Hidden Fingerprint of Weapons-Grade Plutonium Finally Found
Being able to detect plutonium compounds may have implications for interplanetary travel; here, a pellet of plutonium used to power the radioisotope thermoelectric generator (RTG) in either the Cassini mission to Saturn or the Galileo mission to Jupiter. Plutonium also powered equipment during Apollo moon landings.
Credit: Los Alamos National Laboratory

After 50 years of searching, physicists have spotted the fingerprint of radioactive plutonium, revealing the secrets of this complex molecule behind nuclear weapons.

The researchers found the "plutonium signal" using nuclear magnetic resonance spectroscopy, which is often used to peer into the electronic structure of atoms and molecules.

Their findings, detailed in the May 18 issue of the journal Science, could help scientists and others figure out the relative amounts of different types of plutonium (and its many compounds) in nuclear reactors, for instance.

"When someone has a nuclear reactor, with plutonium sitting there for a long time, you don't really know how much is in there," said study researcher Georgios Koutroulakis of the Los Alamos National Laboratory.

The researchers also suggest the findings may benefit more exotic undertakings, such as power generation for interplanetary exploration, and earthly ones, such as long-term storage of nuclear waste.

Powerful plutonium

Plutonium-239 was discovered in 1941, but its "signature" had never been seen. That meant that the way plutonium reacted with other elements around it wasn't entirely clear. When analyzing nuclear waste or fuel it's sometimes important to know, for example, how much actual plutonium there is in the sample. [Graphic - Nuclear Security: Best & Worst Countries]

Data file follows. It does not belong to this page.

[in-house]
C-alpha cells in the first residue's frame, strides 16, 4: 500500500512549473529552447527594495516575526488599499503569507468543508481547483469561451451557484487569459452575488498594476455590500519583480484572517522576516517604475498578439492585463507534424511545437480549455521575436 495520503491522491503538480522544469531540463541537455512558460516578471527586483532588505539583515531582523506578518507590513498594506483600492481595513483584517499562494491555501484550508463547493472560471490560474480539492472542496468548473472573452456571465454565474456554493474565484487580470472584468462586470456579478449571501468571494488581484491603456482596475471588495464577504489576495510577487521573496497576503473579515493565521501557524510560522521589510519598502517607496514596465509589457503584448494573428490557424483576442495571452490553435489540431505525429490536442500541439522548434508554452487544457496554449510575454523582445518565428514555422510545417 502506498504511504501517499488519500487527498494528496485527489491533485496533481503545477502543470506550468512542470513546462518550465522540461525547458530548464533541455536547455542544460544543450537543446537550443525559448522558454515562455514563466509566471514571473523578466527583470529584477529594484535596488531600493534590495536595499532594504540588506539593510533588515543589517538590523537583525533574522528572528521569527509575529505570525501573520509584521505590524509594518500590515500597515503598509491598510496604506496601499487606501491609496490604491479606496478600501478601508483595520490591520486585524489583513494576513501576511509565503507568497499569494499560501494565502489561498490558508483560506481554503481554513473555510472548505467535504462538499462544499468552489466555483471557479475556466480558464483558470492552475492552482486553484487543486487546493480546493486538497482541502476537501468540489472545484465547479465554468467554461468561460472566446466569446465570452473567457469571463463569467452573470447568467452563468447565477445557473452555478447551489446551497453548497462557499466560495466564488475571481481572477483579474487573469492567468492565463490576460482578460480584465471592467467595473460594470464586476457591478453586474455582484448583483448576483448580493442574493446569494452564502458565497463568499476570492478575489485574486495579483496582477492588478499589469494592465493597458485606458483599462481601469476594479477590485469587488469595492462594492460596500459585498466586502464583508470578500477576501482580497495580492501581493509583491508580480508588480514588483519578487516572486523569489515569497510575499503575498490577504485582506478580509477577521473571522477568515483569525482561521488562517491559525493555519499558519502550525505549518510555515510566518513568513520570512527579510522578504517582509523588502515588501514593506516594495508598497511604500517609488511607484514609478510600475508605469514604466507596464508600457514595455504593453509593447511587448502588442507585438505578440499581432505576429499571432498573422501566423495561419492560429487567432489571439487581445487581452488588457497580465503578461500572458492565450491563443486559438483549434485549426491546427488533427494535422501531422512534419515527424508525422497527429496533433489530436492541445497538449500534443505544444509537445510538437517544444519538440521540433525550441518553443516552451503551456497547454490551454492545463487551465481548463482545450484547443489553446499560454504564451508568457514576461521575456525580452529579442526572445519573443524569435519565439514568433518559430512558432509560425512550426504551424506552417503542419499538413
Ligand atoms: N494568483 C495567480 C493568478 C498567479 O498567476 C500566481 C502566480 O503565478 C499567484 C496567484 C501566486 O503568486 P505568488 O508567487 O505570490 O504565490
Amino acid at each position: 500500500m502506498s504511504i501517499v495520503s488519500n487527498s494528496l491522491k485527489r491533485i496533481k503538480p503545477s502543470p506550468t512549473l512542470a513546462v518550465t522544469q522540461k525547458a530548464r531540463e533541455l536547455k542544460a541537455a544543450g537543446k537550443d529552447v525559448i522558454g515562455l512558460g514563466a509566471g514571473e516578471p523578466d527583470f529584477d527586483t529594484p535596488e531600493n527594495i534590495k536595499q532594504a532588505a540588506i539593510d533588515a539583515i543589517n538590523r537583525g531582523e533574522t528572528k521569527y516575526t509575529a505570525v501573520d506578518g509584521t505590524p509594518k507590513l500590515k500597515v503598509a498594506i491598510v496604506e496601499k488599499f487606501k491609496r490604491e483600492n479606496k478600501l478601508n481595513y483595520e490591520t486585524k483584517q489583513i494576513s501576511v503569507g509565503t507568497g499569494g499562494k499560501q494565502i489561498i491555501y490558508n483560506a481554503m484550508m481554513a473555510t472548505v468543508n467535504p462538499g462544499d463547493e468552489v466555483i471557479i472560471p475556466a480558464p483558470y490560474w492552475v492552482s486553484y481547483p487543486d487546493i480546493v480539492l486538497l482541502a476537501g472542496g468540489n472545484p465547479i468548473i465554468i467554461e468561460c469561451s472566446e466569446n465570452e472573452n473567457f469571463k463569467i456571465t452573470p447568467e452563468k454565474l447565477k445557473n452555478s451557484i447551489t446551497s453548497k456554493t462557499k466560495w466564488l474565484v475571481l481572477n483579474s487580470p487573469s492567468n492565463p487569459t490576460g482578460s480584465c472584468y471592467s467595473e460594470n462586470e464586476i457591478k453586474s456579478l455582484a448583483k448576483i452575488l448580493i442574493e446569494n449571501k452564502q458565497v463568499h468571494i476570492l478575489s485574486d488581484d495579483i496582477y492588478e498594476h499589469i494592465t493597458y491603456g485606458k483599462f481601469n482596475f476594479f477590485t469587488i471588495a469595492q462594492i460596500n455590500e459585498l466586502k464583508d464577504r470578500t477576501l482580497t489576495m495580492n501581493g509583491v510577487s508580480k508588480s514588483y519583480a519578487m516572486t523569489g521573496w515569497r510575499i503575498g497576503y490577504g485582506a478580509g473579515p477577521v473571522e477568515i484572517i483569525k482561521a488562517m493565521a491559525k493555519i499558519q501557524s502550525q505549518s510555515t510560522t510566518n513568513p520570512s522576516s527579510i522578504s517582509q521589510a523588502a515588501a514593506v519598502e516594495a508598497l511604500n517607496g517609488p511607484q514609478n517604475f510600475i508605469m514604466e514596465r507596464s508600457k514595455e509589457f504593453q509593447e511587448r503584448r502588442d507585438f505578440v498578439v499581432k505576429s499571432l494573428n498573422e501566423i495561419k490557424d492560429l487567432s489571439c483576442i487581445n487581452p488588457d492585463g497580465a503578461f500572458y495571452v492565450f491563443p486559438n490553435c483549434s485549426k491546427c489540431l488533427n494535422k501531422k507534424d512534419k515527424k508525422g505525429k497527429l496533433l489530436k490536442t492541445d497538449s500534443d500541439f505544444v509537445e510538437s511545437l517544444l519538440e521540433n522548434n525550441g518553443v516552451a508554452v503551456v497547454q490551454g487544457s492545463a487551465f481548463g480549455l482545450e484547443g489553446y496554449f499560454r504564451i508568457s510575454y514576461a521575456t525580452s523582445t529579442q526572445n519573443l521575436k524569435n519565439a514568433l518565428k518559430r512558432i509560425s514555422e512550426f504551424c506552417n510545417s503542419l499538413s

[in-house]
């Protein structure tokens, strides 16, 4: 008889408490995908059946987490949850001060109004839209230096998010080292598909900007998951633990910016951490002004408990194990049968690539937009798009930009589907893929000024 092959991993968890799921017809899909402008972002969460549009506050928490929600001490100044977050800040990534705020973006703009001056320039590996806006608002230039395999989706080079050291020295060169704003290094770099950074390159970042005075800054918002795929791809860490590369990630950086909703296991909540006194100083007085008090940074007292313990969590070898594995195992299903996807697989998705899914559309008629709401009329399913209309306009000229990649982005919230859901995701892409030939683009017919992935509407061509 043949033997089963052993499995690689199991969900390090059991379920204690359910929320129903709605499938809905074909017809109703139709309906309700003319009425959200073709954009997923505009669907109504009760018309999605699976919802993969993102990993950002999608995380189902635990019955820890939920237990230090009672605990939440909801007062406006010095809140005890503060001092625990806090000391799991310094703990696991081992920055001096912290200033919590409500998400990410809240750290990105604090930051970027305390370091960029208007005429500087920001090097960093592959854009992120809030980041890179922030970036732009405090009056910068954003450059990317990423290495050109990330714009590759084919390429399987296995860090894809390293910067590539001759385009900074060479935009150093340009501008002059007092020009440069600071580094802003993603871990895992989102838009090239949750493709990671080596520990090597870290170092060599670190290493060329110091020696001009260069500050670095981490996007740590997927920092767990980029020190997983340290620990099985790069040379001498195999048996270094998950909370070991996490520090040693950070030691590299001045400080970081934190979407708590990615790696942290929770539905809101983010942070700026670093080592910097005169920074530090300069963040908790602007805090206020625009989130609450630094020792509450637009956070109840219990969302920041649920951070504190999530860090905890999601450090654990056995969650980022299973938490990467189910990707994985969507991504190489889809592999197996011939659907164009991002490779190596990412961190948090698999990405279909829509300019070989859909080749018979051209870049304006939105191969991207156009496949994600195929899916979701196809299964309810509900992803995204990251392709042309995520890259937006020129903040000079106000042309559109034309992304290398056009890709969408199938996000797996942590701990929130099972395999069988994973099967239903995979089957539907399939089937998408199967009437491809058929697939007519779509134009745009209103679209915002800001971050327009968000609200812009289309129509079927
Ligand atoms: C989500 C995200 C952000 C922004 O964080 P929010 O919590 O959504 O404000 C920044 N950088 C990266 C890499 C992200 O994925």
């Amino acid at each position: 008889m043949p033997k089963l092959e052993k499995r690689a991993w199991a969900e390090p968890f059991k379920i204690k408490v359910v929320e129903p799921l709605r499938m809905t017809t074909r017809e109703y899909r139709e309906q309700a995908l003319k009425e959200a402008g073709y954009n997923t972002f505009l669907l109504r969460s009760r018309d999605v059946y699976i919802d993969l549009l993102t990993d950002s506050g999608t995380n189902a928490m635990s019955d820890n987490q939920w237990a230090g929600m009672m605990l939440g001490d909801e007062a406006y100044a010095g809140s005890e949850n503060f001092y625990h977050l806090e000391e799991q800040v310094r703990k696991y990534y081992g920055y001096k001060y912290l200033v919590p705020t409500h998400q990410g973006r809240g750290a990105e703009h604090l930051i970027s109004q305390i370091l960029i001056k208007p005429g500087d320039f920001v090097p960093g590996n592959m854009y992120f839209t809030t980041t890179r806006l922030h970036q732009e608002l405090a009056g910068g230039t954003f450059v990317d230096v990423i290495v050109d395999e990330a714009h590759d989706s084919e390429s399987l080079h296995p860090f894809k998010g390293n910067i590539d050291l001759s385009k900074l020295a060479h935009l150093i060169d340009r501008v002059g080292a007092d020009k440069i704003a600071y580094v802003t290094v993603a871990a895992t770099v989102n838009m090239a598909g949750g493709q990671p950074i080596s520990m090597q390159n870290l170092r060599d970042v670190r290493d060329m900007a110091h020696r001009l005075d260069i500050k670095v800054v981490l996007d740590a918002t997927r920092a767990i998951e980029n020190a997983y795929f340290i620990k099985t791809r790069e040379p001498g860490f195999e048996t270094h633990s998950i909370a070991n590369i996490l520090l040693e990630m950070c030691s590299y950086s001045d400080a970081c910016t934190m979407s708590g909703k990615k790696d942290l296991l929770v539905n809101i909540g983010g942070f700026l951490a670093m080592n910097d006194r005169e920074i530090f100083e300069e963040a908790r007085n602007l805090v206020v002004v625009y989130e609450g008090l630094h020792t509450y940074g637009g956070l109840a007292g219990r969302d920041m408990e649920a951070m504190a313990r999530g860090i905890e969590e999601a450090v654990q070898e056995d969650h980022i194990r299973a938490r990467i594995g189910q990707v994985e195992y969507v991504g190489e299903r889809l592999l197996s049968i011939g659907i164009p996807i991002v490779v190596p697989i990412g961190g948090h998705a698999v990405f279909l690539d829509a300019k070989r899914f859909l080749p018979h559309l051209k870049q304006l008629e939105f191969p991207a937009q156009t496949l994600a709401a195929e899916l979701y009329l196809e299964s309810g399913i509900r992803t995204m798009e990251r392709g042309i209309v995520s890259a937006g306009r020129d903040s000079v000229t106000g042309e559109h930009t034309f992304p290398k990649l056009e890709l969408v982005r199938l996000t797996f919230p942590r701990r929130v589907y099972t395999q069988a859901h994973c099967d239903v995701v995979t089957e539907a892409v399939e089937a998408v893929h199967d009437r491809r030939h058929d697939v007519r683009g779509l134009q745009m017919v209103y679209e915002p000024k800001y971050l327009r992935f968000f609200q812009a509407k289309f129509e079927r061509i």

Now after decades of searching, scientists working at Los Alamos National Laboratory and Japan's Advanced Science Research Center have cracked it. Koutroulakis and Hiroshi Yasuoka led a group that used plutonium dioxide cooled to near absolute zero to find the telltale signal of plutonium.

"You can probe plutonium compounds that you couldn't do before," said Thomas Albrecht-Schmitt, a professor of chemistry and biochemistry at the University

of Notre Dame, who reviewed the journal article but wasn't involved in the current study. "I saw the title of this and my jaw hit the floor; I was one of the people who wanted to do this. The really great thing here is they got it to work."

Finding a plutonium fingerprint

Nuclear magnetic resonance spectroscopy works by putting a sample in a strong magnetic field that ultimately flips the spins of charged particles in the sample. When the magnetic field is turned off the atoms "relax" and the spins start pointing in random directions again. As they relax, they give off signals that are characteristic of specific atoms.

These characteristic signals are called "chemical shifts," as the frequency shifts relative to a reference frequency. Scientists can use the known structure of one molecule to figure out the structure of other similar ones.  

But plutonium is harder to measure that way. First off, plutonium-239 is hard to handle, being highly radioactive. Then there's the signal that the element gives off in the NMR machine. Plutonium's chemical shift is thousands of times larger than that of lighter elements, meaning the space you're looking in for that "spike" of radio energy is bigger. On top of that, plutonium relaxes very quickly, in just nanoseconds, when the magnetic field is shut off. For comparison, most elements relax in the space of microseconds.

To solve these problems, Yasuoka and Koutroulakis used plutonium dioxide and ran the NMR apparatus through a wide range of signal frequencies that might reveal plutonium's NMR signature. To slow the relaxation to 100 seconds, they cooled the sample to 4 degrees Kelvin — cold enough to liquefy helium.

The method could help scientists figure out how to dispose of nuclear waste, Albrecht-Schmitt said. "There's a lot of plutonium scrap, and it ages in weird ways," he said.

However, further work is needed to test the method on other plutonium compounds, though this method will make detecting plutonium much easier, the researcher said.

Editor's Note: This article has been updated to correct the spelling of Hiroshi Yasuoka's first name.